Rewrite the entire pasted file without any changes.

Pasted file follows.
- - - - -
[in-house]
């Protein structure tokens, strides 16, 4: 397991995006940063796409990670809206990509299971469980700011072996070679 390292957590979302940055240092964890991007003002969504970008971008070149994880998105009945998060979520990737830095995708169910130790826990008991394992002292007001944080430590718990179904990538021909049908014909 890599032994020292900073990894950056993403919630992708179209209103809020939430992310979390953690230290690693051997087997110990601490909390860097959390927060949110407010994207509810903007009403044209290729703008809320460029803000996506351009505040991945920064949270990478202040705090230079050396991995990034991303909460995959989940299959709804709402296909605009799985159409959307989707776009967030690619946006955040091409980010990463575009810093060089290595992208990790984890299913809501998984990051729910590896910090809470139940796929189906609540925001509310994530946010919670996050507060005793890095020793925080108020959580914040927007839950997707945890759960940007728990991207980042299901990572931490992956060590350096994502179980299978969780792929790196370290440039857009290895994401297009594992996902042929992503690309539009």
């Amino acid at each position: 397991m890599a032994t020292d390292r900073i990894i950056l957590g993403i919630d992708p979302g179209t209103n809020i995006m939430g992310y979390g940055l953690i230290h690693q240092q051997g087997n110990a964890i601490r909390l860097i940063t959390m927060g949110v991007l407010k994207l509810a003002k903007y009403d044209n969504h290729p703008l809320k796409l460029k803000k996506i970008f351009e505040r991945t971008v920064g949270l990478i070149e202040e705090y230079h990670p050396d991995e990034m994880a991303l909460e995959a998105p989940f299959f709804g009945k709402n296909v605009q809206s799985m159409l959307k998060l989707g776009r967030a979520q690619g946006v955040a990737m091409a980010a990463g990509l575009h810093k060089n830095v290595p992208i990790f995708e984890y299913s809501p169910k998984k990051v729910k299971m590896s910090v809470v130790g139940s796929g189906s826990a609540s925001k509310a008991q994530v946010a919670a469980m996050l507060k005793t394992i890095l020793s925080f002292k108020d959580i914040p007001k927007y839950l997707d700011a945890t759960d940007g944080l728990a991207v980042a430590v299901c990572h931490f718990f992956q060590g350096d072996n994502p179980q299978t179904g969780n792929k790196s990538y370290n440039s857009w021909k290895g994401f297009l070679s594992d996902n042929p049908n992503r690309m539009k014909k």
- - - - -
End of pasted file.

[in-house]
């Protein structure tokens, strides 16, 4: 397991995006940063796409990670809206990509299971469980700011072996070679 390292957590979302940055240092964890991007003002969504970008971008070149994880998105009945998060979520990737830095995708169910130790826990008991394992002292007001944080430590718990179904990538021909049908014909 890599032994020292900073990894950056993403919630992708179209209103809020939430992310979390953690230290690693051997087997110990601490909390860097959390927060949110407010994207509810903007009403044209290729703008809320460029803000996506351009505040991945920064949270990478202040705090230079050396991995990034991303909460995959989940299959709804709402296909605009799985159409959307989707776009967030690619946006955040091409980010990463575009810093060089290595992208990790984890299913809501998984990051729910590896910090809470139940796929189906609540925001509310994530946010919670996050507060005793890095020793925080108020959580914040927007839950997707945890759960940007728990991207980042299901990572931490992956060590350096994502179980299978969780792929790196370290440039857009290895994401297009594992996902042929992503690309539009």
């Amino acid at each position: 397991m890599a032994t020292d390292r900073i990894i950056l957590g993403i919630d992708p979302g179209t209103n809020i995006m939430g992310y979390g940055l953690i230290h690693q240092q051997g087997n110990a964890i601490r909390l860097i940063t959390m927060g949110v991007l407010k994207l509810a003002k903007y009403d044209n969504h290729p703008l809320k796409l460029k803000k996506i970008f351009e505040r991945t971008v920064g949270l990478i070149e202040e705090y230079h990670p050396d991995e990034m994880a991303l909460e995959a998105p989940f299959f709804g009945k709402n296909v605009q809206s799985m159409l959307k998060l989707g776009r967030a979520q690619g946006v955040a990737m091409a980010a990463g990509l575009h810093k060089n830095v290595p992208i990790f995708e984890y299913s809501p169910k998984k990051v729910k299971m590896s910090v809470v130790g139940s796929g189906s826990a609540s925001k509310a008991q994530v946010a919670a469980m996050l507060k005793t394992i890095l020793s925080f002292k108020d959580i914040p007001k927007y839950l997707d700011a945890t759960d940007g944080l728990a991207v980042a430590v299901c990572h931490f718990f992956q060590g350096d072996n994502p179980q299978t179904g969780n792929k790196s990538y370290n440039s857009w021909k290895g994401f297009l070679s594992d996902n042929p049908n992503r690309m539009k014909k």